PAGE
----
‘Ottawa’ Fighting the Tax Man: What to do if the CRA Has Ordered You to Pay $50,000 in Back Taxes
So you’ve just received your notice of assessment in the dreaded brown envelope from the CRA. You open it with trepidation to learn that the CRA has reassessed your taxes from three years ago, and is ordering you to pay an additional $50,000.
What should you do? First, stop hyperventilating and bring your blood pressure down to a respectable level. Once you catch your breath, immediately remit the taxes demanded to stop the clock on accumulating interest charges. The CRA charges interest on any amounts owing back to the date of the original tax year. The interest is currently calculated at five per cent on a daily compounding basis, and is not deductible for tax purposes. Thus, the five per cent payable is an after-tax cost, which in today’s market is an exorbitant cost. By the time you receive the reassessment, there would be nearly three years of accumulated interest charges payable on your account, and you would already owe about $58,000.
The second step is to immediately file an “objection” with a tax service office (or electronically) that sets out in general terms the reasons, and relevant facts, for your tax filing position. As a general rule, you have 90 days from the date of sending of the assessment to file your objection. In exceptional circumstances, you can get an extension from the minister of national revenue if she considers the extension “just and equitable,” but in reality that’s rarely granted. File the objection immediately.
The CRA is required to respond and consider your objection “with all due dispatch.” You will receive a standard response in about eight weeks that acknowledges receipt of your objection, and informs you that you will be contacted by an appeals officer. It may take as long as 10 to 12 months (or longer) for someone to contact you and ask for further details. This is the beginning of a long relationship that you will have with the appeals officer, a CRA employee who will evaluate the agency’s own assessment. During the delay you should cultivate patience, which is why you should pay the tax claimed immediately to avoid accumulating interest charges. Delay works to the government’s advantage through daily compounding of interest.
If you have not heard back from the minister with all due dispatch — a likely scenario — another option is to file an appeal with Tax Court of Canada 90 days after you filed your objection. At this juncture there are new rules and costs to consider.
If the amount in dispute is $25,000 or less, you can elect the “informal procedure,” which is a mildly less intimidating route for self-represented individuals who are not trained in the nuances of the judicial system. The advantage of this route is that the entire trial procedure can be completed in less than a year.
If the amount in dispute is more than $25,000, you are stuck with the “general procedures” of the Tax Court, which are steeped in legal formalism and are best left to legal counsel who will represent you. The process is long, adversarial, subject to stringent rules of disclosures, discoveries, and expensive. A complex tax case moving along at a steady clip can last a dozen years, which is another reason to pay the amount of taxes claimed immediately. A debt of $50,000 accumulating interest at five per cent will grow to about $90,000 in 12 years. The $40,000 in accumulated interest will not be deductible for tax purposes.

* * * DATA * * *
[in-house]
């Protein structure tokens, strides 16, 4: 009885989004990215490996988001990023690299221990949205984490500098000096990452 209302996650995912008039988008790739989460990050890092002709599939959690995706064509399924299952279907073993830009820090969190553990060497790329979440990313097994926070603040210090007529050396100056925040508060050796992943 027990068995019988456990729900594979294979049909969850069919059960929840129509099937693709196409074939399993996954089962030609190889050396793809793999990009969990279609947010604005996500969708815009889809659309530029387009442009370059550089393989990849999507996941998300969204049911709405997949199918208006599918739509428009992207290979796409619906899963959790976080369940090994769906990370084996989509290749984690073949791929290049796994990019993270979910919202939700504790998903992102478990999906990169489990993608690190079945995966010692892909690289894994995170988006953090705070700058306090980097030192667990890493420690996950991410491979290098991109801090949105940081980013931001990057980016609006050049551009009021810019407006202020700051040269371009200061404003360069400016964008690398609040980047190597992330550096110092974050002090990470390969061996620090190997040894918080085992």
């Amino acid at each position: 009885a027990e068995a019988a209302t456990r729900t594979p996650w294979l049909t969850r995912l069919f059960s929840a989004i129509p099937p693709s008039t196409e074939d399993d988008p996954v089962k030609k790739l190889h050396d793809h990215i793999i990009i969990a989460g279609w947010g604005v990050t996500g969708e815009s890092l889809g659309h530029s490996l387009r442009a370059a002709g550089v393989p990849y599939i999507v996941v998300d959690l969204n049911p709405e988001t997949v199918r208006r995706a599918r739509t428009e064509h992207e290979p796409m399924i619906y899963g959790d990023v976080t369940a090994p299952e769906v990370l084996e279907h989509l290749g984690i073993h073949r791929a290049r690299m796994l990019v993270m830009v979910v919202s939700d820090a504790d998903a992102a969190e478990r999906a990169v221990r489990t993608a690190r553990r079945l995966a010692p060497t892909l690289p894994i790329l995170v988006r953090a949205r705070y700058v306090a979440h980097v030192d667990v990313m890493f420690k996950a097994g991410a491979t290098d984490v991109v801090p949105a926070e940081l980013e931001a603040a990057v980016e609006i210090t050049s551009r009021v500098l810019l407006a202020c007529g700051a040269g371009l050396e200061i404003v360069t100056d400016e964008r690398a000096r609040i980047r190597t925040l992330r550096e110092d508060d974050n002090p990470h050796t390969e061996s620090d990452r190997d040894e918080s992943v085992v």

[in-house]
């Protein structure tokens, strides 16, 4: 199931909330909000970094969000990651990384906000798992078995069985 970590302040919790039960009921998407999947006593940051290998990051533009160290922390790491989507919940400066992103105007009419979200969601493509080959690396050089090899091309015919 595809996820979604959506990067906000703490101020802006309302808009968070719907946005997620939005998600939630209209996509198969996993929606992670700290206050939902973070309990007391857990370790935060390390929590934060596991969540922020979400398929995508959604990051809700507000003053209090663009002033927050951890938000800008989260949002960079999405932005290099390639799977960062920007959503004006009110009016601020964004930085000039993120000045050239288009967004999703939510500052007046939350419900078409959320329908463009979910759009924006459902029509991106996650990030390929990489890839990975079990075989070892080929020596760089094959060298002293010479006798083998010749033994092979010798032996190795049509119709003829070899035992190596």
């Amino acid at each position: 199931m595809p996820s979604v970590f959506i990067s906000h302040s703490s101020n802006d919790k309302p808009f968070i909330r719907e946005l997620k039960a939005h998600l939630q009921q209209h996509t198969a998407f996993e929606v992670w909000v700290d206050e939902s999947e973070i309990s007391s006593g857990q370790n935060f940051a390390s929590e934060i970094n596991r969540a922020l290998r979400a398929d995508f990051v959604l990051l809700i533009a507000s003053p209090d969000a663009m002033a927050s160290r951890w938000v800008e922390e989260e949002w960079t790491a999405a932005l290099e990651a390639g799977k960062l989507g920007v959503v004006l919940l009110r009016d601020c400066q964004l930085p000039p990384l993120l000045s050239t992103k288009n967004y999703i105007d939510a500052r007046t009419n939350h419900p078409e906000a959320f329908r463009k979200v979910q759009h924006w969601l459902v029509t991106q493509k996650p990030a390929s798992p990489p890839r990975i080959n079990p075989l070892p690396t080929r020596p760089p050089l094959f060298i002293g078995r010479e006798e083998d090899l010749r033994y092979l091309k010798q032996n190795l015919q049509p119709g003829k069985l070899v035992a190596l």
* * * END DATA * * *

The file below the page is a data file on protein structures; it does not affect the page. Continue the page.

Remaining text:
There are two other rules that taxpayers should be aware of in tax disputes.
First, the CRA’s assessment is presumed to be correct, unless the taxpayer can demolish the agency’s underlying assumptions of fact. The presumption of validity of an assessment is the single most significant rule for taxpayers. The Act deems an assessment to be valid and binding on the taxpayer, even if it contains an error or defect, or the CRA incorrectly calculates or improperly issues it. This is a formidable presumption – a form of reverse onus burden. Hence, it is imperative that the taxpayer maintain full, complete, and detailed records in support of his or her filing position. The CRA does not need to prove anything after it issues its assessment, which gives the agency a considerable advantage in tax litigation. So remember: the CRA can sit on its hands, and the taxpayer must “demolish” the assessment.
Second, if the taxpayer eventually overcomes the presumption of correctness and wins, he or she will be refunded the full amount paid ($50,000 in the above example) plus interest at three per cent, which will be fully taxable as income. Thus, the government keeps approximately half of what it gives you in interest.
The notion that the tax system is a purely voluntary structure is deceptively appealing. To be sure, no one is compelled to comply with the Income Tax Act, just as members of the armed forces can ignore the orders of their commanding officer on the battlefield. In tax law, the sanctions are less severe and include protracted civil litigation, forfeiture of property, criminal prosecution, and perhaps even jail.
Vern Krishna is a professor in the common law section of University of Ottawa Law School and counsel with TaxChambers LLP in Toronto